Medical Device Daily Washington Editor
GAITHERSBURG, Maryland — The weight of a practicing physician’s opinion tilts a lot of scales in U.S. healthcare, and this appeared to be the case at Wednesday’s advisory panel hearing for the premarket application for Repel CV, an anti-adhesion barrier for neonatal cardiac surgery.
The circulatory systems advisory panel expressed the usual range of concerns regarding product safety and efficacy, and some panelists were uncertain just what the clinical benefit of reduced severity of adhesions actually is. Still, the panel voted 8-3 in favor of approval, perhaps principally because the surgeons on the panel asserted that reducing adhesions is a benefit they said is clinically meaningful.
Repel CV, made by SyntheMed (Iselin, New Jersey), is a bioresorbable anti-adhesive film for use in patients undergoing cardiac surgery via sternotomy and likely to need a second procedure.
The patients in the pivotal trial, average 12 days old, underwent staged restructuring of the heart, due to congenital defects, but the firm hopes to get an indication without age restrictions. At present, there is no FDA-approved anti-adhesive product for this use, though the company obtained a CE mark in June 2006.
The FDA summary acknowledged that “finding a feasible population for study of this device in a reasonable time span is a major challenge,” in part because of the requirement for the patient needing a second surgery, but the primary driver behind the patient selection for the study.
Yunling Xu, an FDA statistical analyst, said that the pivotal study showed a 26% absolute reduction in adhesions, deemed statistically significant. But Xu said that because the device showed a large tendency toward allowing either many or very few adhesions, the validity of some of the statistical analyses was questionable.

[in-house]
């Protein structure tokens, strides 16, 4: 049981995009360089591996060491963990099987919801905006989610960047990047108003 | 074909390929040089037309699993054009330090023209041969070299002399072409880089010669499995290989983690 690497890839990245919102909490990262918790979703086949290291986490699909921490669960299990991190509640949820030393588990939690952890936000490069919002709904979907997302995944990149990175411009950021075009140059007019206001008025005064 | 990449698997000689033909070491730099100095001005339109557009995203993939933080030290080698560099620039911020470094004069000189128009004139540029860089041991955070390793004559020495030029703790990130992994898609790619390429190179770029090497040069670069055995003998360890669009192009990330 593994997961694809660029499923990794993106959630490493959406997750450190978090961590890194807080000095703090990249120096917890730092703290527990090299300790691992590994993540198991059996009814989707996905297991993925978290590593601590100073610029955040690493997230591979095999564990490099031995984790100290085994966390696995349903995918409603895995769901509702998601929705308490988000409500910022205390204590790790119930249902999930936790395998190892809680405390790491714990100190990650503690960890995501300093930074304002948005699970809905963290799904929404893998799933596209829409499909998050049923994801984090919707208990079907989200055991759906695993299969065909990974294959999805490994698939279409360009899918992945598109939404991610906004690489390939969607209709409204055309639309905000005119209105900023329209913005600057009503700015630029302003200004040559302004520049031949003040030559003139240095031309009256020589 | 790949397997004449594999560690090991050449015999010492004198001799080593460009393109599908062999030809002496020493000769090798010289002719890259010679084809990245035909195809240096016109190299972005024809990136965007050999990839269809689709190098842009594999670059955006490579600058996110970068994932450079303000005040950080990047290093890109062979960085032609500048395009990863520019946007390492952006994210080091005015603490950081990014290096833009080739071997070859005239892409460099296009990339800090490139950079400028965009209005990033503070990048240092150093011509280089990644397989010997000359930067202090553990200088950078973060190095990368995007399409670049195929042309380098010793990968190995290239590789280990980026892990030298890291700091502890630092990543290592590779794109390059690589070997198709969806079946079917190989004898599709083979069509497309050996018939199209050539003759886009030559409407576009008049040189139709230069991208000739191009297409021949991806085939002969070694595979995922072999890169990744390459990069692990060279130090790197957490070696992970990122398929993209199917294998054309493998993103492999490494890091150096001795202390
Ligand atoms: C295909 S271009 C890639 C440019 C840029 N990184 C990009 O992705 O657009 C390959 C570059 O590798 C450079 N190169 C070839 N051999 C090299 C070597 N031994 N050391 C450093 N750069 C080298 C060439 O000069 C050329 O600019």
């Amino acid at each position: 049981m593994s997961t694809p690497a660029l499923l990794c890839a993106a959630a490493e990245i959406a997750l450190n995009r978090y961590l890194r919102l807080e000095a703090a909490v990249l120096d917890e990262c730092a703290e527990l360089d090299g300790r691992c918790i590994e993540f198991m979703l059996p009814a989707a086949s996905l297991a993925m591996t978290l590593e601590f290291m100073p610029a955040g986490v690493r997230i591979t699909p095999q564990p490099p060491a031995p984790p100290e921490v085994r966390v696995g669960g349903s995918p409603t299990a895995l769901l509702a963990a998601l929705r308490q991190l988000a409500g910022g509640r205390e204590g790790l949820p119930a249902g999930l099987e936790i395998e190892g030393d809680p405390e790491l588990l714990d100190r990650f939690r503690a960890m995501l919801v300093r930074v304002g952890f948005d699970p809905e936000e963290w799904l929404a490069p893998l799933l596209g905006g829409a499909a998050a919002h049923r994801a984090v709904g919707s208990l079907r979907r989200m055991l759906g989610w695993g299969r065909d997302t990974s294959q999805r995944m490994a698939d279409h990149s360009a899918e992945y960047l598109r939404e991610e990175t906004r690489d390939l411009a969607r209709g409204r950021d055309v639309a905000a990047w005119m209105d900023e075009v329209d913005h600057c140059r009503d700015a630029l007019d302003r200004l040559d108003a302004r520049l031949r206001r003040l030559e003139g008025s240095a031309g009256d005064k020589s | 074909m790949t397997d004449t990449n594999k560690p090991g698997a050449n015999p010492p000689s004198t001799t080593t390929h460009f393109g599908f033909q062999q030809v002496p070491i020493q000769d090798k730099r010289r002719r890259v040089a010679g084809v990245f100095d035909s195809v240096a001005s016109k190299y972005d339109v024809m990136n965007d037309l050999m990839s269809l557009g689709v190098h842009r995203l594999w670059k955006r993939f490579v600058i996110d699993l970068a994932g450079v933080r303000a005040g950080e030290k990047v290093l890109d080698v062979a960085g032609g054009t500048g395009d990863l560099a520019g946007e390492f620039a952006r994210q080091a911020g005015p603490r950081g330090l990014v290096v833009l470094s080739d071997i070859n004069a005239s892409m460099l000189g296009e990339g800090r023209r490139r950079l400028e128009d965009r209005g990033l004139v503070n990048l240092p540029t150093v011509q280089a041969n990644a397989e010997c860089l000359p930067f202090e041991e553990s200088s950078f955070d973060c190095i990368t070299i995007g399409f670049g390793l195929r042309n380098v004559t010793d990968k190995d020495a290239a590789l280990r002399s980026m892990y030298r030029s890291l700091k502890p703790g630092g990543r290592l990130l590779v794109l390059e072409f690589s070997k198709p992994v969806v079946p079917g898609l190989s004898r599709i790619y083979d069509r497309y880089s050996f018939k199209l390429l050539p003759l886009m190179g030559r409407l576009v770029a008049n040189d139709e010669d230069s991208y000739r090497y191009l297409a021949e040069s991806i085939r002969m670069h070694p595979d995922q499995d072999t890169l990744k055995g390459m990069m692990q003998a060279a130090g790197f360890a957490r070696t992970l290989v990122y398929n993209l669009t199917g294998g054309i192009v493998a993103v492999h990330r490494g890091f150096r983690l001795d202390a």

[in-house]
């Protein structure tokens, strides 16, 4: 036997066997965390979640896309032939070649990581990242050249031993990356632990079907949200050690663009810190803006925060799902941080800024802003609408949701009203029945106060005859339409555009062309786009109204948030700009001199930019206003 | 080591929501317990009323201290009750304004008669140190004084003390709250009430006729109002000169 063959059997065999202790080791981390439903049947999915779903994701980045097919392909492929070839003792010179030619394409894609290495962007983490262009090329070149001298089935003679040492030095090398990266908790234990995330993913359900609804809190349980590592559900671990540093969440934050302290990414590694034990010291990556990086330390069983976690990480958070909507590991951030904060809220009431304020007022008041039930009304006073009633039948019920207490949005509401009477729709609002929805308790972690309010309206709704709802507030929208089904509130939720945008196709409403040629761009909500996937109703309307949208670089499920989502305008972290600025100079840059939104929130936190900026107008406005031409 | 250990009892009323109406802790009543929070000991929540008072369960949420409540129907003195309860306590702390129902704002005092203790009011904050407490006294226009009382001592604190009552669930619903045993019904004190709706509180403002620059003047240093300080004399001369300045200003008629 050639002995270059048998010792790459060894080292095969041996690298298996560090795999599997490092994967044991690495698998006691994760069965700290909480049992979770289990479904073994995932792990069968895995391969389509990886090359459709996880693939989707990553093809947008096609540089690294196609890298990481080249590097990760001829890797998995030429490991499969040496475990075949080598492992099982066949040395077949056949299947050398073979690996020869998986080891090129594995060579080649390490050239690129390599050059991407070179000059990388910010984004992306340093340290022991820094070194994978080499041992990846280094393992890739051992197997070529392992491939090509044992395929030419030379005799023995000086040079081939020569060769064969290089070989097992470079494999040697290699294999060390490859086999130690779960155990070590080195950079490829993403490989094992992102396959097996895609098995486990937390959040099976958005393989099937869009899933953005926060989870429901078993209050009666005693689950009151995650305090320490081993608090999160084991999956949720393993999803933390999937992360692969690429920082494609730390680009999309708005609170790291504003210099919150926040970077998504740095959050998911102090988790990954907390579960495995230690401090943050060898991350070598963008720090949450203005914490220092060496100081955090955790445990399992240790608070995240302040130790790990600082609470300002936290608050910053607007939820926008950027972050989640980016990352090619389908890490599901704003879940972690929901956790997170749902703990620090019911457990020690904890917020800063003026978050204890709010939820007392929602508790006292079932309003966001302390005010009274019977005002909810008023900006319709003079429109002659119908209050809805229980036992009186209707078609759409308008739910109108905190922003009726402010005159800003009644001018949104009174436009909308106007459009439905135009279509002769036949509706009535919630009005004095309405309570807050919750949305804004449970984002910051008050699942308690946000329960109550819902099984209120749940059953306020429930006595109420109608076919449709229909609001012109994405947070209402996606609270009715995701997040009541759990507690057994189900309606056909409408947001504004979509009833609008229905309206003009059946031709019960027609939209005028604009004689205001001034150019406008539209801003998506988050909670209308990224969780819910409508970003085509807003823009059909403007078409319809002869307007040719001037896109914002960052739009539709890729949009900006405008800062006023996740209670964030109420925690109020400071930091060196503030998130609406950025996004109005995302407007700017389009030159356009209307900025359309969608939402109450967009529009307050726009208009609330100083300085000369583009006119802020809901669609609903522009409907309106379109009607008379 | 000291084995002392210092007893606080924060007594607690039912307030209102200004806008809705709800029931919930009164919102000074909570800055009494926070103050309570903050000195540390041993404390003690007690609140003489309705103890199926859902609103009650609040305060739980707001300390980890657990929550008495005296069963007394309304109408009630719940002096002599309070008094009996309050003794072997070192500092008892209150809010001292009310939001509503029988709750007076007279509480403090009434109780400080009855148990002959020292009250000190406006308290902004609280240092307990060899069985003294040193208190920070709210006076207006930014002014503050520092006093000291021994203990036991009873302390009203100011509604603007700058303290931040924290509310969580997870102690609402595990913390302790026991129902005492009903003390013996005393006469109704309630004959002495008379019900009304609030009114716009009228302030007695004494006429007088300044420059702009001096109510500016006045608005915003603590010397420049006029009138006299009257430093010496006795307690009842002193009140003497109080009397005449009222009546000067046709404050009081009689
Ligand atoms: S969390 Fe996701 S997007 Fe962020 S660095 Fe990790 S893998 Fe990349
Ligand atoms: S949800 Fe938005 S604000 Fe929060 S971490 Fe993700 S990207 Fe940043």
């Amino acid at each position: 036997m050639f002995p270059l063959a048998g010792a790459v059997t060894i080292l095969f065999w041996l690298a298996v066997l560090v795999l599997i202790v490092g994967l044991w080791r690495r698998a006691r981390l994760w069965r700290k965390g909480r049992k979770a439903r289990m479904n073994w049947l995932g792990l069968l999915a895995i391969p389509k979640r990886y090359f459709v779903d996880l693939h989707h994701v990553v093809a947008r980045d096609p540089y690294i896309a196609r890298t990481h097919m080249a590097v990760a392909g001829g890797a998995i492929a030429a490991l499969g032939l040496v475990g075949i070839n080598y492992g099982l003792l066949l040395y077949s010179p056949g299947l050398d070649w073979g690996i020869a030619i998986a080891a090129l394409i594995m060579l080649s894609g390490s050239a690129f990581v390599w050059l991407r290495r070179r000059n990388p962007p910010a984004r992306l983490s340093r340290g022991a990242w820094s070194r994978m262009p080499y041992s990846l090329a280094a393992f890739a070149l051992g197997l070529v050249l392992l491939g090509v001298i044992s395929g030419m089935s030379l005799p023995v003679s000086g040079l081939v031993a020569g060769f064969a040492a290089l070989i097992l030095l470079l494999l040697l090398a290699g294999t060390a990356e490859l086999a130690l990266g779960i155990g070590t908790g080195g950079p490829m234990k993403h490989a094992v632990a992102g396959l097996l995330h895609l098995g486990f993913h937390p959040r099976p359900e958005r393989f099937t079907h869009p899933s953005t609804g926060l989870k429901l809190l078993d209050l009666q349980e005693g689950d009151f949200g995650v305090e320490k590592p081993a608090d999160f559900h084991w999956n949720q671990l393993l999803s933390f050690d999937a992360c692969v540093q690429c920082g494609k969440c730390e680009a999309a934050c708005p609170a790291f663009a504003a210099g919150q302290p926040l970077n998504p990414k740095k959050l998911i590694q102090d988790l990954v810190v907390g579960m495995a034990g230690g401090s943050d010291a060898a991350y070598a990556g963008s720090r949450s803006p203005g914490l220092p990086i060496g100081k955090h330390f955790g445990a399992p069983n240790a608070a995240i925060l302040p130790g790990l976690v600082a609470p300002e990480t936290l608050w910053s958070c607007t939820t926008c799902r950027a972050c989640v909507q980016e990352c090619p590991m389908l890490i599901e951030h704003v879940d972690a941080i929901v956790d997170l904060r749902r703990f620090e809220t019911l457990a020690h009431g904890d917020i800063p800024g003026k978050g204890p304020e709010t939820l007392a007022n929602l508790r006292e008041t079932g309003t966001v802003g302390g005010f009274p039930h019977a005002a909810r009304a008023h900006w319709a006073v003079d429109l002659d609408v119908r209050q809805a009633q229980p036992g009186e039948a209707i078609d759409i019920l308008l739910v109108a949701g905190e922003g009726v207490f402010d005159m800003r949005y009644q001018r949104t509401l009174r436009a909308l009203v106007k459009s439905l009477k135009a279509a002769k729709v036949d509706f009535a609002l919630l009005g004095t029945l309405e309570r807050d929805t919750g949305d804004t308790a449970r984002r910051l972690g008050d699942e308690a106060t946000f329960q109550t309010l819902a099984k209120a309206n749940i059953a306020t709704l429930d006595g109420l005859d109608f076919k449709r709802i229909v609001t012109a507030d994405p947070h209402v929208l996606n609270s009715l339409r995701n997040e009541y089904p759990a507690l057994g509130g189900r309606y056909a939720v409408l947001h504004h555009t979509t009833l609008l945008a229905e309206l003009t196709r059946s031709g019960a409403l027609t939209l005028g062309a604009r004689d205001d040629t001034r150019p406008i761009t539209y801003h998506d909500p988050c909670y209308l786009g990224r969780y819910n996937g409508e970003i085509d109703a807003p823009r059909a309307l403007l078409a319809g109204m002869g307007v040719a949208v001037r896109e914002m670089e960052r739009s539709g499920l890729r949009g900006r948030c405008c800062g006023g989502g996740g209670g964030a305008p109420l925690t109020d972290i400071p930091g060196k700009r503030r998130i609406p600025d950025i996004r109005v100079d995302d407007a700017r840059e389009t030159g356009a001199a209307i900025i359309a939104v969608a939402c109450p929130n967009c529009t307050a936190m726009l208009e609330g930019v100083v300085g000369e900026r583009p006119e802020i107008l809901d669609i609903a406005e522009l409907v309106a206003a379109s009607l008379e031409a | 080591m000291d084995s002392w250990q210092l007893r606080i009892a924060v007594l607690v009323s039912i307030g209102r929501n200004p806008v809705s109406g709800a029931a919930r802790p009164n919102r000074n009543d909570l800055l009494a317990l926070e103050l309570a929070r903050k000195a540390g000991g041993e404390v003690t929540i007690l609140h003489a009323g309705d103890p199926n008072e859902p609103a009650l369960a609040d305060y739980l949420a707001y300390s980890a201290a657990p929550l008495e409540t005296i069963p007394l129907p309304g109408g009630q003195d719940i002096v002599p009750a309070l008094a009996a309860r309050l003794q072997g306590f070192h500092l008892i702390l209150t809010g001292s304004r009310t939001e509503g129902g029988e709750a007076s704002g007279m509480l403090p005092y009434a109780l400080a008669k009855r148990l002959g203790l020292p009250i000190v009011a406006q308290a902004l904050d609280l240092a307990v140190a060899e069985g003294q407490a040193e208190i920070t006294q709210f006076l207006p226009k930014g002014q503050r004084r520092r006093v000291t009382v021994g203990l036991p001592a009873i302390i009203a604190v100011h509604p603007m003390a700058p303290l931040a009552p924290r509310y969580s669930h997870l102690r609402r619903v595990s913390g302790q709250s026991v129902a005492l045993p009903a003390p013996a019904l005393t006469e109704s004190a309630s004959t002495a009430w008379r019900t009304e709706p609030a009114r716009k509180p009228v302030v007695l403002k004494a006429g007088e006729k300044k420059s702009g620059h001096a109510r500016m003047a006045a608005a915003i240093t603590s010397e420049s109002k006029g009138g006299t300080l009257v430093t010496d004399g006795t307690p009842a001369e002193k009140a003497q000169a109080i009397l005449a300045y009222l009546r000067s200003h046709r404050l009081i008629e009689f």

“Several potential issues included center effect,” Xu said, a number of centers (of 13 total) demonstrating a 50% drop in adhesions, and two centers showing increases.
Also, about a quarter of the patients were evaluated by a surgeon who became aware of which arm of the trial the patient had been enrolled in. In some cases, this happened because the surgeon doing the first procedure was the only one available to do the second.
Wolf Sapirstein, MD, a medical officer at the Office of Device Evaluation, said the agency “acknowledges the reasons for enrollment of only pediatric patients,” because, in part, an “assurance of re-operation within a defined timeframe.” Going forward, the agency and SyntheMed assumed, he said, “that the study outcome could be extrapolated to other populations” because the “pathogenesis [of adhesions] is similar for all ages.”
Two violations of the protocol occurred, including one in which the physician decided not to implant Repel CV, the other occurring when the surgeon chose a Gore-Tex membrane rather than Repel CV. In both cases, the reasons were purged from the published document.
However, Sapirstein said, “the balanced protocol deviation did not alter the [trial data] analysis.”
Sapirstein said that adverse event rates were similar, 69.9% for study patients vs. 71% of controls. Six of the study subjects’ events were felt to be treatment-related, whereas only one event in the control group was felt to be treatment-related.